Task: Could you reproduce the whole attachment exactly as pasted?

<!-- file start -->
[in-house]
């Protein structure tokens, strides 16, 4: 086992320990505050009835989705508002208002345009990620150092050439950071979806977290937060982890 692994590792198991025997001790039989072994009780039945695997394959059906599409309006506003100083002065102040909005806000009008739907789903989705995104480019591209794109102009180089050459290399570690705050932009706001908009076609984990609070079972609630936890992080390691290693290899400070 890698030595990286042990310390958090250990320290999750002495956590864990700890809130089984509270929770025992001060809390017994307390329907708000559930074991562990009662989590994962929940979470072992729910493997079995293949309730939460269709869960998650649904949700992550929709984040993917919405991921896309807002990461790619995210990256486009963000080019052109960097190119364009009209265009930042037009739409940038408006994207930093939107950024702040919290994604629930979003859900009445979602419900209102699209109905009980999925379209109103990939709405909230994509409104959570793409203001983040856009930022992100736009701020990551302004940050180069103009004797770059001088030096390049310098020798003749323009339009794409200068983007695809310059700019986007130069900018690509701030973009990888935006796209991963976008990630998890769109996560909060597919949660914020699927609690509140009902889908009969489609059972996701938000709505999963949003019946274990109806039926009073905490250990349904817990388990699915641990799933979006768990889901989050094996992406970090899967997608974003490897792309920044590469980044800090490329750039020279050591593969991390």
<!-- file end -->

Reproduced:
[in-house]
């Protein structure tokens, strides 16, 4: 086992320990505050009835989705508002208002345009990620150092050439950071979806977290937060982890 692994590792198991025997001790039989072994009780039945695997394959059906599409309006506003100083002065102040909005806000009008739907789903989705995104480019591209794109102009180089050459290399570690705050932009706001908009076609984990609070079972609630936890992080390691290693290899400070 890698030595990286042990310390958090250990320290999750002495956590864990700890809130089984509270929770025992001060809390017994307390329907708000559930074991562990009662989590994962929940979470072992729910493997079995293949309730939460269709869960998650649904949700992550929709984040993917919405991921896309807002990461790619995210990256486009963000080019052109960097190119364009009209265009930042037009739409940038408006994207930093939107950024702040919290994604629930979003859900009445979602419900209102699209109905009980999925379209109103990939709405909230994509409104959570793409203001983040856009930022992100736009701020990551302004940050180069103009004797770059001088030096390049310098020798003749323009339009794409200068983007695809310059700019986007130069900018690509701030973009990888935006796209991963976008990630998890769109996560909060597919949660914020699927609690509140009902889908009969489609059972996701938000709505999963949003019946274990109806039926009073905490250990349904817990388990699915641990799933979006768990889901989050094996992406970090899967997608974003490897792309920044590469980044800090490329750039020279050591593969991390």